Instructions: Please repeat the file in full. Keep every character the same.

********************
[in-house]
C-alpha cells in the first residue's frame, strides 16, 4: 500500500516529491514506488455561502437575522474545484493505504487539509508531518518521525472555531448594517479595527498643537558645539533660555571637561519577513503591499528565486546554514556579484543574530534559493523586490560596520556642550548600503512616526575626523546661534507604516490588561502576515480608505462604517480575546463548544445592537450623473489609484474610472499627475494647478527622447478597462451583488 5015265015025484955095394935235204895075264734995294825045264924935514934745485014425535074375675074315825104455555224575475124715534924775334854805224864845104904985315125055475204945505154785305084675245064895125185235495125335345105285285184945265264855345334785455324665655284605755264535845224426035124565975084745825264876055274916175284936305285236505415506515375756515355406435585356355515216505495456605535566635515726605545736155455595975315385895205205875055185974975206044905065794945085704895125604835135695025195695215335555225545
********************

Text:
[in-house]
C-alpha cells in the first residue's frame, strides 16, 4: 500500500516529491514506488455561502437575522474545484493505504487539509508531518518521525472555531448594517479595527498643537558645539533660555571637561519577513503591499528565486546554514556579484543574530534559493523586490560596520556642550548600503512616526575626523546661534507604516490588561502576515480608505462604517480575546463548544445592537450623473489609484474610472499627475494647478527622447478597462451583488 5015265015025484955095394935235204895075264734995294825045264924935514934745485014425535074375675074315825104455555224575475124715534924775334854805224864845104904985315125055475204945505154785305084675245064895125185235495125335345105285285184945265264855345334785455324665655284605755264535845224426035124565975084745825264876055274916175284936305285236505415506515375756515355406435585356355515216505495456605535566635515726605545736155455595975315385895205205875055185974975206044905065794945085704895125604835135695025195695215335555225545